In the DJ Tips video below Mike from the Disc Jockey News Network discusses advertising your Mobile DJ business, how brochures can help your business, vocal warm up exercises and keeping your DJ setup clean
Advertising your DJ Business
Should you advertise your DJ business? If so, what sites will deliver the best bang for the buck? If only it were that simple…
Every DJ, no matter their skill level or ability to perform a professional event, has a website and Facebook page. Consider these ‘free advertising sites’ (albeit with a hosting fee and time spent updating and maintaining) – every DJ may have a website, but depending on other factors such as SEO, back links and key words, the traffic one DJs website may receive could be significantly different from another.
In the video Mike suggests both free and paid advertising. If you’re a wedding DJ you should consider The Knot, for example, as it’s the nations largest wedding directory/website. You may also want to work with an SEO professional that’s trained on the latest Google search algorithms to optimize your website verbiage to generate the most organic/search engine traffic.
“If you expect to get all your events from free sites (such as Facebook), you will soon learn that that’s NOT going to happen. Word of mouth, on other hand, from your past clients who were thrilled with you work is the best advertisement you can possibly get. Take good care of your clients and they will take care of you in the future.” – Mike of DJNTV
Yes, word of mouth still is, by far, paramount to your DJ business success.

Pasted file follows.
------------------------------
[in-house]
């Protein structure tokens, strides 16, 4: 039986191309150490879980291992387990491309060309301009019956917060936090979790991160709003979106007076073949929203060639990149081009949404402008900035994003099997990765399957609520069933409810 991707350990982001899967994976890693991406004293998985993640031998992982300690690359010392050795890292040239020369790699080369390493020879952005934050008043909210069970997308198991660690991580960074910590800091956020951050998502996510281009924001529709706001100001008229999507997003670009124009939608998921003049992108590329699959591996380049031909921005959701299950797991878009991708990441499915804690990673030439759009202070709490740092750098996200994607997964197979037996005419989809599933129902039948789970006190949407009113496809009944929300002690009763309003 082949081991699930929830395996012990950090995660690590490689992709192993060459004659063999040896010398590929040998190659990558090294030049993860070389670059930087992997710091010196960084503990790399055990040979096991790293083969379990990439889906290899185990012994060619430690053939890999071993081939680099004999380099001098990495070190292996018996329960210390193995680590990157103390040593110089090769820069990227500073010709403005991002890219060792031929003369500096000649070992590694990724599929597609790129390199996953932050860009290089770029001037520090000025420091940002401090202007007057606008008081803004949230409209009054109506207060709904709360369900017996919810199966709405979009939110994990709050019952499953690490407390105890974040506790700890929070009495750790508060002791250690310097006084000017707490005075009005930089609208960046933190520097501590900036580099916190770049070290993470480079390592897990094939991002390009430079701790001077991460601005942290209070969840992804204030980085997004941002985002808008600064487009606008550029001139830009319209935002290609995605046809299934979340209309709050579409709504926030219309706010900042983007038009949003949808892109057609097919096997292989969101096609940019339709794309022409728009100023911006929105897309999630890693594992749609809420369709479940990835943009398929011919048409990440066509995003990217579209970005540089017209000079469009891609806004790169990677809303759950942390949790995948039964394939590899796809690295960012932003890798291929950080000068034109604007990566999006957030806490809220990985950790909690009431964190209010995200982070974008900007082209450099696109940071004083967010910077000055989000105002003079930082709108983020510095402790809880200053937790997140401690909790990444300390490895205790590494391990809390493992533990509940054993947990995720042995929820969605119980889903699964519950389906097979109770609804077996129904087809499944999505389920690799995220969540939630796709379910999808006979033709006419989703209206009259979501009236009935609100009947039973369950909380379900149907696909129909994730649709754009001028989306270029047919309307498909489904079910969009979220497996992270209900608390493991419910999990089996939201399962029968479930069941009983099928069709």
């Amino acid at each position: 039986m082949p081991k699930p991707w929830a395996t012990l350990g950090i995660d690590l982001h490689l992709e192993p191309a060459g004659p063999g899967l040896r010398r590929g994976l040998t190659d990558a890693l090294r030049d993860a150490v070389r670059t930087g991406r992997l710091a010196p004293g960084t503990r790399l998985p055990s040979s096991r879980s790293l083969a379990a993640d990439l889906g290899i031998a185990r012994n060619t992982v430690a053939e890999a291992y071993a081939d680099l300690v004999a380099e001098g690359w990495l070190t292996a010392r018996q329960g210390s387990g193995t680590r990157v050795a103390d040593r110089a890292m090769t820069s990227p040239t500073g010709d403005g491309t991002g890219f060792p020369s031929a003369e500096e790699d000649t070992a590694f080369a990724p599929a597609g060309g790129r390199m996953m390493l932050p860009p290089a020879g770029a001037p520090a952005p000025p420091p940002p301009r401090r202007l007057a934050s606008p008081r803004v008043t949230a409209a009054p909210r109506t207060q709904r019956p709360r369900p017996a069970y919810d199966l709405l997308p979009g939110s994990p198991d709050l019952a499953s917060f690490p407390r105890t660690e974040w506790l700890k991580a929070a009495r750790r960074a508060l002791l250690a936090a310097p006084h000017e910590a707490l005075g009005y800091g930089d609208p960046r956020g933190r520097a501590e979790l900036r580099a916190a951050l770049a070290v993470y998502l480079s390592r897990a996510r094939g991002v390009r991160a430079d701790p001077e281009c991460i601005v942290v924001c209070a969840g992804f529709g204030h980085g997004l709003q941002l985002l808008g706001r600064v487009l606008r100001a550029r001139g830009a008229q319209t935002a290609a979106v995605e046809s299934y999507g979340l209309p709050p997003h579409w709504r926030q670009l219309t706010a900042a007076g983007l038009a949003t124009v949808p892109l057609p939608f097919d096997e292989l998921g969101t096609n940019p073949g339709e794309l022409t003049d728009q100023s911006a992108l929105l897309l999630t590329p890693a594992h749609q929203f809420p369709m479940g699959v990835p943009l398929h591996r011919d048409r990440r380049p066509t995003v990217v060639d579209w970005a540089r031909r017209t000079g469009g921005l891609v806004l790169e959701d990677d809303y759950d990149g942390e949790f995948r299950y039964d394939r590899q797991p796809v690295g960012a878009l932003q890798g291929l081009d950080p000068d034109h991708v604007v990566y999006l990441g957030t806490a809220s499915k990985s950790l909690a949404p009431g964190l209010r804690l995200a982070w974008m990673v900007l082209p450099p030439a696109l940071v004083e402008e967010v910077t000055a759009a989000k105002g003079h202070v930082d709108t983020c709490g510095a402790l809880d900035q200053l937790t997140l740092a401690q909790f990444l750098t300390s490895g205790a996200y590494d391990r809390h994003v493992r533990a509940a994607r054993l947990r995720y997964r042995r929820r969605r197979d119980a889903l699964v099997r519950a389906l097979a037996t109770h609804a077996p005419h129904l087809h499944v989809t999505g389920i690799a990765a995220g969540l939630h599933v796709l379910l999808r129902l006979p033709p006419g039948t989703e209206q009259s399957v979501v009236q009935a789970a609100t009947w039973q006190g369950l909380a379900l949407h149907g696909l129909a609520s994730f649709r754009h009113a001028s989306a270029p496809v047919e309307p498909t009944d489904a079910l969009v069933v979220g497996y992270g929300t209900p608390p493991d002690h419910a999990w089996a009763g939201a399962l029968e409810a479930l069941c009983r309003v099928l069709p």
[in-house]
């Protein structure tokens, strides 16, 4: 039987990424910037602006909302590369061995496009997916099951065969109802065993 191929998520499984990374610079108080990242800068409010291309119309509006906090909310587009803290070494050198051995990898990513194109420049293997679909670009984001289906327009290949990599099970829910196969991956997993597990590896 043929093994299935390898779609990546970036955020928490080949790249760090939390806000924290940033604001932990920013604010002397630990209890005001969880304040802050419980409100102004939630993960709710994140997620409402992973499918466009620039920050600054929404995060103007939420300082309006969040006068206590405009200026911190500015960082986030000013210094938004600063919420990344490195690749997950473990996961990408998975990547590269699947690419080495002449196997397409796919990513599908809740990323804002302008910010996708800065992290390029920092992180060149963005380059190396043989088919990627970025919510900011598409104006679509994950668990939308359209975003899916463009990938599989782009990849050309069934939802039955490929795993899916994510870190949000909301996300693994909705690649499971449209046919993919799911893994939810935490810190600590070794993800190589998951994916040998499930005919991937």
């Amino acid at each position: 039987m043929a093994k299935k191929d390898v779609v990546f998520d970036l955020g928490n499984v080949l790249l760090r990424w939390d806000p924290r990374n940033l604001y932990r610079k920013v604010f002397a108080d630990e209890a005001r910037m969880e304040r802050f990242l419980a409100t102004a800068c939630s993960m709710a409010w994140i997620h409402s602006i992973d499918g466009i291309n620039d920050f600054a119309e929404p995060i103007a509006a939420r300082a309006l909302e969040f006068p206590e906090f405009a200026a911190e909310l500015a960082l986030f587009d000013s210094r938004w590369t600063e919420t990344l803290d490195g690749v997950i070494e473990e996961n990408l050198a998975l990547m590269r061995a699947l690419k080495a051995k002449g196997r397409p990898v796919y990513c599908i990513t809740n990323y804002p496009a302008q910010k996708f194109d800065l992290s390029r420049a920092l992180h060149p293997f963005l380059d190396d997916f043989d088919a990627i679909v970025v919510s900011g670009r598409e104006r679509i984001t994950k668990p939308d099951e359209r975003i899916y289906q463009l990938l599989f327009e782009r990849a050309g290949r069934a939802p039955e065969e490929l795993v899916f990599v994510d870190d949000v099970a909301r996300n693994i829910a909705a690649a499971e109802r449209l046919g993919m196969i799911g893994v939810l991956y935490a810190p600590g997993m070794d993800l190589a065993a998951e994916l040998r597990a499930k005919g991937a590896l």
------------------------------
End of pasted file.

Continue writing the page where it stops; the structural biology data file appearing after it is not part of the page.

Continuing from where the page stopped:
Brochures – How can they really help your DJ business?
Brochures provide more real-estate than a business card to define your message and services. Your information is displayed more clearly and professionally.
Mike explains that a simple tri-fold brochure has 6 panels to work with. “Imagine having 4 panels to describe your services and what makes your company unique” – Mike of DJNTV
Mike suggests using the front panel to make a great first impression. I would suggest using at least one high-resolution image of a previous gig, when possible, that is tailored to your key offering (If you’re a wedding DJ, use wedding themed imagery). If you must, purchase a quality image from a stock photo site but consider replacing it when you can use one from your own events. Your logo should also be front and center. DJ Logo Do’s and Don’ts
The back panel should be used for all your contact and business information, consider adding your social media accounts, too.
Consider using a service like Vistaprint.com to create your brochures if you’re lacking personally in the graphical skills department – since you have many templates to select from.
“The professional look and first impression for your business can go a long way in selling your service before you even speak with client”, say’s Mike.
Vocal Warm Up Skills
Who wouldn’t want to feel more confident when speaking on a microphone?
Almost all professionals that require their voice for performance have some form of warm up routine, but rarely do DJs. While Mike suggests attending a MC workshop at a trade show such as Mobile Beat, he did share a few solid general tips:
- Deep Breaths should be the start of your vocal warm up
- Next, grab something to read that’s around 200 words long – and read it BACKWARDS (watch the video for the reason why).
Read the 200 word article slowly and REALLY pronounce each word by intentionally overemphasizing them. Do this every day, and always before every event.
You will find your voice is more fluid, reading scripts will become easier, you will sound more natural and make less mistakes” – Mike of DJNTV
Watch the full video above for additional details and some great advice for keeping your DJ setup clean and presentable.